TOP STORY >> Hanshaw: releasing prisoners is wrong
By JOAN MCCOY
Leader staff writer
Circuit Judge Lance Hanshaw ruled Tuesday that Lonoke County Sheriff Jim Roberson was in contempt of court for releasing three state prisoners on leg monitors while they waited for several months to be sent to rehab treatment paid for by the state.
But the ruling did not come with any penalty, not even a fine.
“This court has no intention of jailing Sheriff Roberson and certainly not in his own jail,” Hanshaw said. “The purpose of the hearing is to get the sheriff’s attention.”
The judge said he was not unsympathetic to overcrowding problems at the jail, but the women Roberson had released were sentenced to the Arkansas Department of Correction with a recommendation that they be sent to treatment facilities, and Roberson did not have the authority to release them.
“No one is above the law,” the judge said.
Roberson was contrite when he took the stand, saying he had nothing but respect for Hanshaw and had not intentionally disobeyed his orders.
“I think a lot of this court,” he told the judge.
He said in a later phone interview that the problem was in great part the result of a lack of face-to-face communication.
Jeff Sikes, the attorney for the county who represented the sheriff, argued that the measure for contempt was not present in Roberson’s actions.
“If willful intent is the measure of contempt, then Roberson is not in contempt,” Sikes said.
The judge disagreed.
Meanwhile, the population at the jail is growing.
“We’re 75 today. We’ve got 56 beds,” the sheriff said during the phone interview.
He did not talk to reporters immediately after the judge’s ruling. County Judge Charlie Trout-man, who attended the hearing, said he believed enough had probably been said already.
The rift between the judge and sheriff had already been the subject of several newspaper articles.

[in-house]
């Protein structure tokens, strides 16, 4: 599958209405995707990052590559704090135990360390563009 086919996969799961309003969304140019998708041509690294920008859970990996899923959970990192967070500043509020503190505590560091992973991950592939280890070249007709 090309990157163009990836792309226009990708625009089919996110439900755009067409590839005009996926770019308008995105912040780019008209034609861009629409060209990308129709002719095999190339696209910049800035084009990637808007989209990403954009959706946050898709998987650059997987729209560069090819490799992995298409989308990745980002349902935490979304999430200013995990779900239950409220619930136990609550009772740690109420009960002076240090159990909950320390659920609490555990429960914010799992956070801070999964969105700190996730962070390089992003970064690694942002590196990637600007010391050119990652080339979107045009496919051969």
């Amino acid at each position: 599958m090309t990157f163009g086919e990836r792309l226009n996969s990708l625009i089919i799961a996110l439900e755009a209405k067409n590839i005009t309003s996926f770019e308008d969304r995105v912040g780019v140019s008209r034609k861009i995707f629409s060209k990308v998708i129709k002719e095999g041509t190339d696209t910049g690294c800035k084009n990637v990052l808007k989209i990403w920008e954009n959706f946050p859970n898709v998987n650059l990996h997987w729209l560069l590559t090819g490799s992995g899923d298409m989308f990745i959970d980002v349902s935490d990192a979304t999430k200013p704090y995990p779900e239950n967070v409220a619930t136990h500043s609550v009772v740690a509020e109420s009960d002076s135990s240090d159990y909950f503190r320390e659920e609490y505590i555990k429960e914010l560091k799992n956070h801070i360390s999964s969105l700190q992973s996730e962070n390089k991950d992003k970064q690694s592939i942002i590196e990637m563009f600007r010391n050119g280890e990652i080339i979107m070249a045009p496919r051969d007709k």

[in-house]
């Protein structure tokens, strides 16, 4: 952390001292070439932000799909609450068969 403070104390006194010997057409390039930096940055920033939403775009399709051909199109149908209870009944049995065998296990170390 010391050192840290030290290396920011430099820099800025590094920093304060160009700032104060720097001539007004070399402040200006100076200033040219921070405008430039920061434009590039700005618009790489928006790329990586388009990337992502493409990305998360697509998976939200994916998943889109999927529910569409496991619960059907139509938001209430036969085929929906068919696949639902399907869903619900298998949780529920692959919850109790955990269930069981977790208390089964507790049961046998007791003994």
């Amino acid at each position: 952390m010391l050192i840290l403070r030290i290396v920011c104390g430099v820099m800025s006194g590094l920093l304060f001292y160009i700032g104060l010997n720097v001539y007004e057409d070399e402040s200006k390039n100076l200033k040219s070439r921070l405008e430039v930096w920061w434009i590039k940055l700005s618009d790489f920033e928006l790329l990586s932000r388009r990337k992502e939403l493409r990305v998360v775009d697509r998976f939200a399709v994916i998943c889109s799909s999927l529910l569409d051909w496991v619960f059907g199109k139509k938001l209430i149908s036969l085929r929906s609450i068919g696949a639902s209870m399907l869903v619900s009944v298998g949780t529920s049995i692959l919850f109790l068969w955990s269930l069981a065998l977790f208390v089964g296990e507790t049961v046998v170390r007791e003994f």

Sikes also declined to comment on the judge’s ruling.
Roberson said he could still release on bail or on leg monitors prisoners who have not been sentenced to prison. And he can release prisoners sentenced in district (formerly municipal) courts. But he will no longer release any prisoners sentenced to state prison without a court order.
When the crowding becomes a big problem, he will go to the quorum court about paying to send some prisoners to other jails if he can find any with enough room to take them.
“We used to send them to Dallas County (Fordyce) but they’re taking federal prisoners now,” Roberson said.
Farming out the state prisoners is the most economically feasible since lockups with room to take them are likely to charge $28 a day, exactly the amount the state pays the county to keep them.
But sending the prisoners elsewhere also means Lonoke County won’t collect the money for room and board, which is part of the operating budget.
The county has about $300,000 to add on to the jail. The money came from the state and was secured by State Sen. Bobby Glover, D-Carlisle. Roberson wants to add about 15 or 20 beds, but Troutman said the architect is dragging his feet with the plans.
The jail committee chose Taggart Foster Currence Gray Architects Inc., of Little Rock to design the addition, but after six months Troutman said all he’s seen is a rough draft.
The architects are concerned that the county doesn’t have enough money to do the project, Troutman said.
But he is concerned that if they don’t get it started soon and use the money the state has given them, they won’t get anymore.
Troutman said he and Roberson want to take the project as far as possible this year and try to complete it in 2007.
Roberson said trying to follow federal and state laws about overcrowding as well as Hanshaw’s orders that he not release any state prisoners awaiting room in treatment facilities is a lot to juggle.
But the two-term sheriff, who is running for a third term against former Sheriff Charlie Martin, said he doesn’t intend to complain.
“I asked for the job. I can handle it,” he said.